The Japanese director Kiyoshi Kurosawa is unrelated to the late, great Akira Kurosawa, but, at 49 and with 22 films under his belt, he has carved out a cinematic territory all his own: He works at the crossroads where horror movie, social drama, and art film all meet. ''Bright Future," released in Japan in 2003, isn't a shocker like his 1997 film ''Cure," but it exerts a gnawing dread that slowly turns to something faintly like hope.
Above all, this Kurosawa makes movies so Japanese they're often hard for outsiders to grasp. ''Future" is a meditation on a country whose youth is spiritually destitute in the aftermath of the bursting of the economic bubble and the 1995 sarin gas attacks by the Aum Shinrikyo cult. Both events remain unmentioned; the film concentrates instead on two aimless young men who work at a factory providing restaurants with the hand towels known as oshibori. Yuji (Jo Odagiri) appears to be sleepwalking through life, but his best friend, Mamoru (Japanese superstar Tadanobu Asano), simmers with defiance and drops hints of an upcoming insurrection. Mamoru gives Yuji his prized pet, a poisonous jellyfish in a pristine home aquarium, and provides specific instructions for its care. Then he commits a bloody crime that lands him on death row.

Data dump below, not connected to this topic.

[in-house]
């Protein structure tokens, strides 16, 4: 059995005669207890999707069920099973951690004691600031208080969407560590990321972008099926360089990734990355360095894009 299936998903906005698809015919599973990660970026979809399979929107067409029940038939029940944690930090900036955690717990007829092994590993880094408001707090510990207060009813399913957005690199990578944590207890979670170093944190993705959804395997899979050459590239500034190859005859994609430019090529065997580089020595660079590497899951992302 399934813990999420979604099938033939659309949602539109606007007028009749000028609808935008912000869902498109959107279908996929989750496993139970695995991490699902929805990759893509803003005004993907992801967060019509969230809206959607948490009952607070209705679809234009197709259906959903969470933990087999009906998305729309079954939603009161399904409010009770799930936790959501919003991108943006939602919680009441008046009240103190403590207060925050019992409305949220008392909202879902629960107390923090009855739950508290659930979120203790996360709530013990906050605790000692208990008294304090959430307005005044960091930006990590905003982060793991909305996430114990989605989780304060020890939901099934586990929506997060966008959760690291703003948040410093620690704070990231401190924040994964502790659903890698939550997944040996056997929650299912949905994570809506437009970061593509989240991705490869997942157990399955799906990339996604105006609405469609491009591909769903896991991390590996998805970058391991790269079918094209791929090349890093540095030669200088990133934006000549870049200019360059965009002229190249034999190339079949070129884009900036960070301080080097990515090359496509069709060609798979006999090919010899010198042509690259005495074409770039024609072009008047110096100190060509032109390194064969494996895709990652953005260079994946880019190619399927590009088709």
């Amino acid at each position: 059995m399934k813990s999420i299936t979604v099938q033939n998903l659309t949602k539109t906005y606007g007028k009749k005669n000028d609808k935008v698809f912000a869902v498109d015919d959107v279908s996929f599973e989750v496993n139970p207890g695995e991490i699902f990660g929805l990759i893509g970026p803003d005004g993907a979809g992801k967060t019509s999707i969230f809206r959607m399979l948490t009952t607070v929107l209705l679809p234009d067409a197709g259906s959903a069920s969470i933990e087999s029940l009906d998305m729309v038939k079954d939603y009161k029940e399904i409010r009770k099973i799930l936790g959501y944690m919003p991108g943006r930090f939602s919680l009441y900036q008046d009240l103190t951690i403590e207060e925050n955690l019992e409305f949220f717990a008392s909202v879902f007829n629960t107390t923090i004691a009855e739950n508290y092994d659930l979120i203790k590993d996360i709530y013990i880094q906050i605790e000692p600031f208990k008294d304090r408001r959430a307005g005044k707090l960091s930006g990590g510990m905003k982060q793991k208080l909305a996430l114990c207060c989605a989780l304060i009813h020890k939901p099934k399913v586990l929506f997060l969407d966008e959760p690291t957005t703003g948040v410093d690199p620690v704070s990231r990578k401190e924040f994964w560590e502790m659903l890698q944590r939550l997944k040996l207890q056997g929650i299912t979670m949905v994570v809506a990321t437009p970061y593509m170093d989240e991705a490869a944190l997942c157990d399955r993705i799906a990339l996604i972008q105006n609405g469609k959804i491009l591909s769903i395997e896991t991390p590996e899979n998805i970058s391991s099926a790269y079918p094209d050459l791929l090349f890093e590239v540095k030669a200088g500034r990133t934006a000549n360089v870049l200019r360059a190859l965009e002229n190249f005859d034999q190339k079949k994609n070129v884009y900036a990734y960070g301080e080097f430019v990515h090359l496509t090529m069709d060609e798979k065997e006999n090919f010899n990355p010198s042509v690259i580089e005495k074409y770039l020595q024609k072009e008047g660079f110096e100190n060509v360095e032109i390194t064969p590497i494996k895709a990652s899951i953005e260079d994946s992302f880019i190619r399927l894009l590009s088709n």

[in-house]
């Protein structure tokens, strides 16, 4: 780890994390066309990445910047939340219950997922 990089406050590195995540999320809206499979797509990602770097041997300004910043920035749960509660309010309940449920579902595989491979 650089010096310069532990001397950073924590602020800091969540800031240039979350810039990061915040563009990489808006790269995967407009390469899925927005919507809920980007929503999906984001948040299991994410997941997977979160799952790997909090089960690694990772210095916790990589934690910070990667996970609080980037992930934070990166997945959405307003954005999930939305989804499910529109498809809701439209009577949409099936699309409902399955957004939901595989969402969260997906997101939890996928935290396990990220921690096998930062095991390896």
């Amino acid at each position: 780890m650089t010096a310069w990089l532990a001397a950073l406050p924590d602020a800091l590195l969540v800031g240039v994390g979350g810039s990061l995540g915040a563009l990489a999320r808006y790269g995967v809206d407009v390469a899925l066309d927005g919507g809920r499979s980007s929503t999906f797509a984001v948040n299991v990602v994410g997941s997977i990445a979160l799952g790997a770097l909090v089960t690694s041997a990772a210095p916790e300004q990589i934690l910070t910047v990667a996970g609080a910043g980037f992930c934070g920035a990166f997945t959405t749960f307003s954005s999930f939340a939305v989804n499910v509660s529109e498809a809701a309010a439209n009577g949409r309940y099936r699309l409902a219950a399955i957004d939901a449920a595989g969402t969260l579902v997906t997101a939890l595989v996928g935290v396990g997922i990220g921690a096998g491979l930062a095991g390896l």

The jellyfish is not what it seems; I'm not sure anything in a Kurosawa movie is. The creature, beautiful and toxic, adapts to fresh water and escapes into the Tokyo River, where it starts multiplying. And glowing. Soon there are reports of poisonings across the city and the canals are filled with eerily phosphorescent medusae. Again, this becomes mere backdrop.
Visiting Mamoru in prison are his friend Yuji and his father, Shin-Ichiro (played by Tatsuya Fuji, star of the 1976 cult classic ''In the Realm of the Senses"). Shin-Ichiro repairs cast-off electronics for a living and he's never been much of a parent; he hasn't seen Mamoru in five years and barely recognizes the imperious, confident convict behind the bars. In the son's absence, Shin-Ichiro and Yuji grow close, forging a squabbling but strangely serene makeshift family unit on the underpopulated outskirts of the city. At the same time, Yuji falls in with a gang of teenage layabouts who dress in ''Clockwork Orange" jumpsuits and wear walkie-talkie headsets that mysteriously glow.
For a film about apocalyptic generational rebellion, ''Bright Future" is perversely quiet. The film strains familiar elements and images -- Kubrick, ''Fight Club," Che Guevara -- into an experience so muted as to be almost without tone. That's an unnerving place to be, especially for minds conditioned by commercial movies, and Kurosawa's penchant for David Lynchian ambient noise on the soundtrack is just one more rug pulled from under our feet.
Yet the movie has a curious and cumulative power. The film never seems to be going anywhere in particular but then suddenly arrives at a point where all the surreal elements converge and march toward the future. You don't have to follow, the director hints, but there'll be hell to pay if you don't.
Ty Burr can be reached at firstname.lastname@example.org.